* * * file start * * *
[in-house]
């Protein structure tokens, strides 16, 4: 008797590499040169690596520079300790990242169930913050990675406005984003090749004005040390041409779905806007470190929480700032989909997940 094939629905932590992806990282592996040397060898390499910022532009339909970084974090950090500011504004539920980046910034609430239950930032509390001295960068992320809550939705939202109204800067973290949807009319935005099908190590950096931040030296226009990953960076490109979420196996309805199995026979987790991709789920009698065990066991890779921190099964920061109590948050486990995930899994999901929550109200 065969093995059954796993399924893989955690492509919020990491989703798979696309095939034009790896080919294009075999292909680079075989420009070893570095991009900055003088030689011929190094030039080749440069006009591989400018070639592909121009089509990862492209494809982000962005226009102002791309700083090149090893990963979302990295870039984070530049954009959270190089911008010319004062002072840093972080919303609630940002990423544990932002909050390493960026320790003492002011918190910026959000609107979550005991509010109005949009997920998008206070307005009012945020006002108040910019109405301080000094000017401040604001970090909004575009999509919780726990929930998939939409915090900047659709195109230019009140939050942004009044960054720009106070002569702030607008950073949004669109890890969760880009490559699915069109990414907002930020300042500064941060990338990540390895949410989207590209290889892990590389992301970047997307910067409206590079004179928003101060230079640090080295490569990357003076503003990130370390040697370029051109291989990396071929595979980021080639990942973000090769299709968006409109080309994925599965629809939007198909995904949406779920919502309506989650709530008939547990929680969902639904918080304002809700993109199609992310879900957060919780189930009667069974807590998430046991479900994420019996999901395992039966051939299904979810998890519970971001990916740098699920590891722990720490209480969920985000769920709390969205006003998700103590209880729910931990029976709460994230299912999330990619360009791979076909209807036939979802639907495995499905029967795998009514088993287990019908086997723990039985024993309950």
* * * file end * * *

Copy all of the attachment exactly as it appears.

[in-house]
């Protein structure tokens, strides 16, 4: 008797590499040169690596520079300790990242169930913050990675406005984003090749004005040390041409779905806007470190929480700032989909997940 094939629905932590992806990282592996040397060898390499910022532009339909970084974090950090500011504004539920980046910034609430239950930032509390001295960068992320809550939705939202109204800067973290949807009319935005099908190590950096931040030296226009990953960076490109979420196996309805199995026979987790991709789920009698065990066991890779921190099964920061109590948050486990995930899994999901929550109200 065969093995059954796993399924893989955690492509919020990491989703798979696309095939034009790896080919294009075999292909680079075989420009070893570095991009900055003088030689011929190094030039080749440069006009591989400018070639592909121009089509990862492209494809982000962005226009102002791309700083090149090893990963979302990295870039984070530049954009959270190089911008010319004062002072840093972080919303609630940002990423544990932002909050390493960026320790003492002011918190910026959000609107979550005991509010109005949009997920998008206070307005009012945020006002108040910019109405301080000094000017401040604001970090909004575009999509919780726990929930998939939409915090900047659709195109230019009140939050942004009044960054720009106070002569702030607008950073949004669109890890969760880009490559699915069109990414907002930020300042500064941060990338990540390895949410989207590209290889892990590389992301970047997307910067409206590079004179928003101060230079640090080295490569990357003076503003990130370390040697370029051109291989990396071929595979980021080639990942973000090769299709968006409109080309994925599965629809939007198909995904949406779920919502309506989650709530008939547990929680969902639904918080304002809700993109199609992310879900957060919780189930009667069974807590998430046991479900994420019996999901395992039966051939299904979810998890519970971001990916740098699920590891722990720490209480969920985000769920709390969205006003998700103590209880729910931990029976709460994230299912999330990619360009791979076909209807036939979802639907495995499905029967795998009514088993287990019908086997723990039985024993309950």